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Monthly Economic and Financial Developments, September 2017

Published: Monday October 30th, 2017

Overview

Preliminary evidence suggests that domestic output trends remained mildly positive during the review period, as the construction sector continued to benefit from foreign investment projects, as well as post hurricane rebuilding activities. However, the passage of Hurricane Irma at the beginning of September, led to disruptions in the tourism sector, from cruise line diversions and flight cancellations. In prices developments, domestic inflation firmed marginally during the 12 months ending in August, due mainly to higher fuel costs. Meanwhile, monetary developments featured growth in both liquidity and external reserves, buoyed by the receipt of proceeds from the Government’s external borrowing.

Real Sector Tourism

Official data from the Ministry of Tourism revealed continued softness in output, with total arrivals decreasing by 2.8% to 4.3 million over the first eight months of the year, a reversal from a 4.0% gain recorded in the same period of 2016. By port of entry, air visitors contracted by 6.3%, vis-à-vis a 3.2% rise in the prior period, while the sea component eased by 1.6%, overturning the year earlier 4.3% expansion.

In terms of the various components, the growth in visitors to the dominant New Providence market slowed to 4.6% to 2.5 million tourists, from an 8.7% advance in the prior year, as the 5.7% falloff in air passengers, offset the 9.3% increase in the cruise segment. Comparatively, arrivals to the Family islands—which account for 29.8% of the total—fell by 3.0%, vis-à-vis a 0.8% softening last year, reflecting a 5.8% contraction in the high volume sea segment, which overshadowed the 13.3% expansion in air visitors. Meanwhile, arrivals to the Grand Bahama market—comprising 11.1% of total visitors—remained constrained by the hurricane-related reduction in room capacity since 2016, as arrivals fell sharply by 29.1%, extending last year’s 1.9% contraction. Underpinning this outturn was a 48.1% reduction in the key air segment, together with a 25.7% falloff in sea passengers.

The ongoing weakness in the sector is expected to be more pronounced in September, given the disruption to travel itineraries caused by Hurricane Irma during the first half of the month. As a result of the storm, the Nassau Port, along with both the Lynden Pindling International Airport (LPIA) and Grand Bahama International Airport were closed, resulting in the cancellation of approximately 288 flights at LPIA. Reflecting this development, data released by the Nassau Airport Development Company Ltd. (NAD), showed a 22.7% reduction in passenger traffic in September, a reversal from a 1.7% gain in the previous year. The decline was led by a 23.2% contraction in U.S. departures, compared to a 2.2% increase in 2016, while non-U.S. international departures decreased by 20.5%, outstripping the prior year’s 0.8% falloff.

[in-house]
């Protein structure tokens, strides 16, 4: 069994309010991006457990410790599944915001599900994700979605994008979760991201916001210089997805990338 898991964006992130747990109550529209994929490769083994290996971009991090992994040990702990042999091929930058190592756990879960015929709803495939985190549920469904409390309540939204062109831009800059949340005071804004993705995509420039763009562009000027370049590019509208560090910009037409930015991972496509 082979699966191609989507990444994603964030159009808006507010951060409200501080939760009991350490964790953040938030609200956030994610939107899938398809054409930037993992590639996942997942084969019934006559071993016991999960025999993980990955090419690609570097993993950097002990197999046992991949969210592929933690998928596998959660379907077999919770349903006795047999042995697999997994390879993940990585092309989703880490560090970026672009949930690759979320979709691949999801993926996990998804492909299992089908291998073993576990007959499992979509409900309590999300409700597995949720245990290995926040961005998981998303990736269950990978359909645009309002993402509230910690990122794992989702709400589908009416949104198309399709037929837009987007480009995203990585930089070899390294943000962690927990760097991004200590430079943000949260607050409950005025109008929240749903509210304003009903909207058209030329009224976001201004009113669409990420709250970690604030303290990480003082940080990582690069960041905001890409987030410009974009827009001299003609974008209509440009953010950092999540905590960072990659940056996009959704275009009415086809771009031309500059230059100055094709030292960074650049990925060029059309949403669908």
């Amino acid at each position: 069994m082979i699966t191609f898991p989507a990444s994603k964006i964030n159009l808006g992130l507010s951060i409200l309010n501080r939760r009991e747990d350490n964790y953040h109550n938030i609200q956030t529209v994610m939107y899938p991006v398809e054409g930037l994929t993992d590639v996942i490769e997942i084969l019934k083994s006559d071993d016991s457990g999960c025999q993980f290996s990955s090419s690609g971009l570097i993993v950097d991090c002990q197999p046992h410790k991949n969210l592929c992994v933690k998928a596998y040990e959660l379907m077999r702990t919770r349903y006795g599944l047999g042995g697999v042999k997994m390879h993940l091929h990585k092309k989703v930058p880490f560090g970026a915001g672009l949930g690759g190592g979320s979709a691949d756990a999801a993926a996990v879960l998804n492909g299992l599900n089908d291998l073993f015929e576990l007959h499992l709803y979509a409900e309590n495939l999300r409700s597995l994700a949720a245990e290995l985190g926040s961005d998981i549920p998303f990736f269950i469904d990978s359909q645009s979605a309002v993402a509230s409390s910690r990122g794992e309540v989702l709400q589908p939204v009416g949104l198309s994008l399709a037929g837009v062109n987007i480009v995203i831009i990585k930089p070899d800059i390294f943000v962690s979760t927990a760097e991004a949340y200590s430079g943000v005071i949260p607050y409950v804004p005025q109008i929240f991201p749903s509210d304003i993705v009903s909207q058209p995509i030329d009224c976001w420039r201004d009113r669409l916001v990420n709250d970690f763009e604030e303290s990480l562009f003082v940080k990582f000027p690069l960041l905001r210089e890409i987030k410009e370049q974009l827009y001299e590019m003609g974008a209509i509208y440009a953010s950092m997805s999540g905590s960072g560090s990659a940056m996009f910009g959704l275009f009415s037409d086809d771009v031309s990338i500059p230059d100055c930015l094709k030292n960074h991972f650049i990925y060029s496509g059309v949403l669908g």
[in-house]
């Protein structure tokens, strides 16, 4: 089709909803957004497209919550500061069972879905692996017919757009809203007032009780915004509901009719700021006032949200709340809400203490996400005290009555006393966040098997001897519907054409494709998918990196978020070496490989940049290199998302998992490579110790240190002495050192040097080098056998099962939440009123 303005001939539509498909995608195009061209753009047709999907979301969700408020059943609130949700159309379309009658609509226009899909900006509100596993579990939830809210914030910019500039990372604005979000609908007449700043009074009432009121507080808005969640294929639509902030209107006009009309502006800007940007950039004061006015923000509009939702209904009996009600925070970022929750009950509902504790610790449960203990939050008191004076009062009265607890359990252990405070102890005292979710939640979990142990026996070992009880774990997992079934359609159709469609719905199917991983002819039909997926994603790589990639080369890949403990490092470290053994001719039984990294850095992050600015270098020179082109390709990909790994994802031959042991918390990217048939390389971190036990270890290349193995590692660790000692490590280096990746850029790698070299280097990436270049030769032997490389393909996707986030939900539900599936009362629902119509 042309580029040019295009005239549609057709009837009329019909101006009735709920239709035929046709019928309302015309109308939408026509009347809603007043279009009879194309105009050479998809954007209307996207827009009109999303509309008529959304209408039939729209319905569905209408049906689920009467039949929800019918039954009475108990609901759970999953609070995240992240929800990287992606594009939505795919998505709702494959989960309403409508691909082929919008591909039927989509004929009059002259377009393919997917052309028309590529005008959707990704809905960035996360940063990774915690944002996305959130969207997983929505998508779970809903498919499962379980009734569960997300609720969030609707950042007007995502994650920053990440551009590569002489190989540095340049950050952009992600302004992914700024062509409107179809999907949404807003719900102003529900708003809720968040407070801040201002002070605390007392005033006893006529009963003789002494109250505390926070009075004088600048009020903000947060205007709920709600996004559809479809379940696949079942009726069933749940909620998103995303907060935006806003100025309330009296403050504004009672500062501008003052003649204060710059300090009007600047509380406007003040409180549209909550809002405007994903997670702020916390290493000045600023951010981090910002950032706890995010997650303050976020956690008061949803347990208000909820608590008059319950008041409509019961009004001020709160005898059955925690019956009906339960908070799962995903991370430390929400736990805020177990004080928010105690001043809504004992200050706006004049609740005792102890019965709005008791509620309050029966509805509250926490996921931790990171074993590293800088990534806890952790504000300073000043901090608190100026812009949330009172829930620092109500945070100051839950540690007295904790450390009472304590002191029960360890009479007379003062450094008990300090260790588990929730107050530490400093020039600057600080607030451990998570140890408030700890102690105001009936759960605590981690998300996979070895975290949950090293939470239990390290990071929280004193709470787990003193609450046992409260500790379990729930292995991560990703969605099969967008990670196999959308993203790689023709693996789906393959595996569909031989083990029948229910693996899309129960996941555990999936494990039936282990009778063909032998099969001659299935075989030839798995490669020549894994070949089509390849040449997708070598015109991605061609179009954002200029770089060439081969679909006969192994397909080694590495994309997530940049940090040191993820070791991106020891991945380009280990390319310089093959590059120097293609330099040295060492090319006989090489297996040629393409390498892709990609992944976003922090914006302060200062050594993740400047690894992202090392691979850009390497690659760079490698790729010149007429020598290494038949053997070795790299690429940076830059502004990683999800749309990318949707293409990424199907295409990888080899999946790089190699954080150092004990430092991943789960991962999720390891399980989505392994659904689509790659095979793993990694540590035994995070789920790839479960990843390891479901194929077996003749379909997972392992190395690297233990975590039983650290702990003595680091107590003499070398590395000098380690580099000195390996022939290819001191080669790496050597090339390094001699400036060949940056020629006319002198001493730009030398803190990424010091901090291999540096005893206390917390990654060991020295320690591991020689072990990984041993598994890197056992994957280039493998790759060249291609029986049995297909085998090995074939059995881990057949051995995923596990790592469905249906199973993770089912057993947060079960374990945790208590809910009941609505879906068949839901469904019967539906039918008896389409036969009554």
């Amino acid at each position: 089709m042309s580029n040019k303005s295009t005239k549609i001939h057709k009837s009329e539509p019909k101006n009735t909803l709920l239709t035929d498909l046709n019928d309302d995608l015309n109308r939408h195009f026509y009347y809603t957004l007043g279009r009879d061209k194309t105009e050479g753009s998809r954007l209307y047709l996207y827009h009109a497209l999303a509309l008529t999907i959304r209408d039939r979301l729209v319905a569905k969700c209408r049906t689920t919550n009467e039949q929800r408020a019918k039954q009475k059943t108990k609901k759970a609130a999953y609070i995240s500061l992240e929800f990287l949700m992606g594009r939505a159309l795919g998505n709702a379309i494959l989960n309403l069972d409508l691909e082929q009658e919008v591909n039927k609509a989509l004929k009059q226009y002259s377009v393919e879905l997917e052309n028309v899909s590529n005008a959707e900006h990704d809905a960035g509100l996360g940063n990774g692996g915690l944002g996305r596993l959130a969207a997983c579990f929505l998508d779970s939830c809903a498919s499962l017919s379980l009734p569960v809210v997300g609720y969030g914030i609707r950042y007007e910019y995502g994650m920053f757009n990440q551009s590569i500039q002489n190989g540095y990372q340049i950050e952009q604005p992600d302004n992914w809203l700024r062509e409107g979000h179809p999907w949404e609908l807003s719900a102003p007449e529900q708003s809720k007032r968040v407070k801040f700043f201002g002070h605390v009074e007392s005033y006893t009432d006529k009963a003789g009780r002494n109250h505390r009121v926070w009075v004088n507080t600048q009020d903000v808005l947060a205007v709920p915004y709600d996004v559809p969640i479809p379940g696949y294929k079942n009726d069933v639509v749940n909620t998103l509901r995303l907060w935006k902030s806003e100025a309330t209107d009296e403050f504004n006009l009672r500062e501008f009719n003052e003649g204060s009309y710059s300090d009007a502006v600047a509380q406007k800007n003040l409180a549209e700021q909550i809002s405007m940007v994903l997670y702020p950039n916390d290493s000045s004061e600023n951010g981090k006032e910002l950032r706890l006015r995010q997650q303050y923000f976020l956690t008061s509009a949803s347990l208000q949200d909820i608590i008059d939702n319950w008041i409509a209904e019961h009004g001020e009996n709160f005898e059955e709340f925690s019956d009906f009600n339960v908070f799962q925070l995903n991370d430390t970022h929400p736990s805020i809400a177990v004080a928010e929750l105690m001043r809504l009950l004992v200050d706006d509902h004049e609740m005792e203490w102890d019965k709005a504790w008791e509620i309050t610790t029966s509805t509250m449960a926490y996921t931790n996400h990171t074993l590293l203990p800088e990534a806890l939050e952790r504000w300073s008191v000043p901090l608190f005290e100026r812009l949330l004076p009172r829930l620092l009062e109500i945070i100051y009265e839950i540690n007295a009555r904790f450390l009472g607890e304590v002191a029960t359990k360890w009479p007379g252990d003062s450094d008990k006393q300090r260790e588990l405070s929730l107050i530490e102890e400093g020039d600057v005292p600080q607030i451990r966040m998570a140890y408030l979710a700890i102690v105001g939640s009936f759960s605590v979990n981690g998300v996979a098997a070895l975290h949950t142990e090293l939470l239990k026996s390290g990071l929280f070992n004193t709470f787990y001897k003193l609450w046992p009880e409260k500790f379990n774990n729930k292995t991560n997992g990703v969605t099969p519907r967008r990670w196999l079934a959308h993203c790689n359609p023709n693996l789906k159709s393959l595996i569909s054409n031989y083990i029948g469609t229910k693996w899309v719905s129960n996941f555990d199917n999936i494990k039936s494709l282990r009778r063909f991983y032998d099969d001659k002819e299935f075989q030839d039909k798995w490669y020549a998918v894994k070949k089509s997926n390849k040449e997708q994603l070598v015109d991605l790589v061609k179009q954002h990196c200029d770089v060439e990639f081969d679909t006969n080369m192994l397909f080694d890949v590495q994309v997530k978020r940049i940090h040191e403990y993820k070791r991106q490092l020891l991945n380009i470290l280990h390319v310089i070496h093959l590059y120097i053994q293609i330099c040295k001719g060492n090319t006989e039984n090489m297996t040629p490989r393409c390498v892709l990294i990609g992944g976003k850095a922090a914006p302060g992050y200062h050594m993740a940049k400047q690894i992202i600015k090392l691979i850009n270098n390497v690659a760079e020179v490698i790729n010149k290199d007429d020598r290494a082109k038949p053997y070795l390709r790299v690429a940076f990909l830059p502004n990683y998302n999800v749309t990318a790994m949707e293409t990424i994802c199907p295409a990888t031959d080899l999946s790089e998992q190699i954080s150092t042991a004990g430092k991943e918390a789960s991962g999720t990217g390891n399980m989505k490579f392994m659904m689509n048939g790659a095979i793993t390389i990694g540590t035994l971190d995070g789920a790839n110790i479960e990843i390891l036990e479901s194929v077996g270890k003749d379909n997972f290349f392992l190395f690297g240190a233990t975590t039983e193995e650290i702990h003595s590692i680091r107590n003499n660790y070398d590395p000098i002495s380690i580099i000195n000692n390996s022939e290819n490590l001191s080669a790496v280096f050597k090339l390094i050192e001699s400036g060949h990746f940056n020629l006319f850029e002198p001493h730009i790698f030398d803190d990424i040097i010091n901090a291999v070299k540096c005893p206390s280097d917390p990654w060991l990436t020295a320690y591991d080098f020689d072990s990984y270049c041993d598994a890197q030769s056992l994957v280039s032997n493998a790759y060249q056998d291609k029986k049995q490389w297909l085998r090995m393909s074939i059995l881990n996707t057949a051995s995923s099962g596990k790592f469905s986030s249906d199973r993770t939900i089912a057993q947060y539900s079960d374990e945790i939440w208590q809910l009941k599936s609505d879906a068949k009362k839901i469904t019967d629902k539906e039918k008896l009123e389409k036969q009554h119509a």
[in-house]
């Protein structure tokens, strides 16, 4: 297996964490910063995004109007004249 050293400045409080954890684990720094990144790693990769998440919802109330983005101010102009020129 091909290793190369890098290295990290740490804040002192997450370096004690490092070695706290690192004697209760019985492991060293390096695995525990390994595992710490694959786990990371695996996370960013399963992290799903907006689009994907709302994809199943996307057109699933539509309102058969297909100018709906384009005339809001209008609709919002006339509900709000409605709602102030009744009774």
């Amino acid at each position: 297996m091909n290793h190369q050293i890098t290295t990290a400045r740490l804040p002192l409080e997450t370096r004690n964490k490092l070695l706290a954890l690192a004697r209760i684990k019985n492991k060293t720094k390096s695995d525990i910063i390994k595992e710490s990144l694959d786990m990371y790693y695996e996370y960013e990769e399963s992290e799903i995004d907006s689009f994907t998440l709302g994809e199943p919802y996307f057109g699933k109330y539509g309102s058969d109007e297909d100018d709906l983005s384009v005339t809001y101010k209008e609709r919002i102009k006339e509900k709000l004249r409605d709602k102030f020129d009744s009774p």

Prices

Data from the All Bahamas Retail Price Index showed a slight increase in the domestic inflation rate to 0.99% for the 12 months to August, from 0.15% in the comparable period of last year. This outturn was driven by accretions to average prices for housing, water, gas, electricity, and other fuels—accounting for more than one third of the index—and transport, by 3.2% and 2.7%, respectively, vis-à-vis reductions of 2.6% and 5.6% in the prior year. In addition, the rise in average costs for education quickened by 1.1 percentage points to 6.4%. In slight offsets, the inflation rates for both alcohol beverages, tobacco, & narcotics and clothing & footwear slowed by 2.7 percentage points to 1.0%, 0.2% respectively, while the increase in communication costs narrowed by 1.4 percentage points to 1.1%. Further, after rising by 9.2%, 5.2%, 3.0% and 2.4% in the prior period, the average prices for health, recreation & culture, restaurant & hotels and furnishing, household equipment & routine household maintenance, declined by 3.2%, 2.9%, 3.2%, and 0.6%, respectively, while food & non-alcoholic beverages and miscellaneous goods & services decreased by 1.0% and 0.8%, respectively, compared to gains of 1.9% and 1.8% in the previous year.

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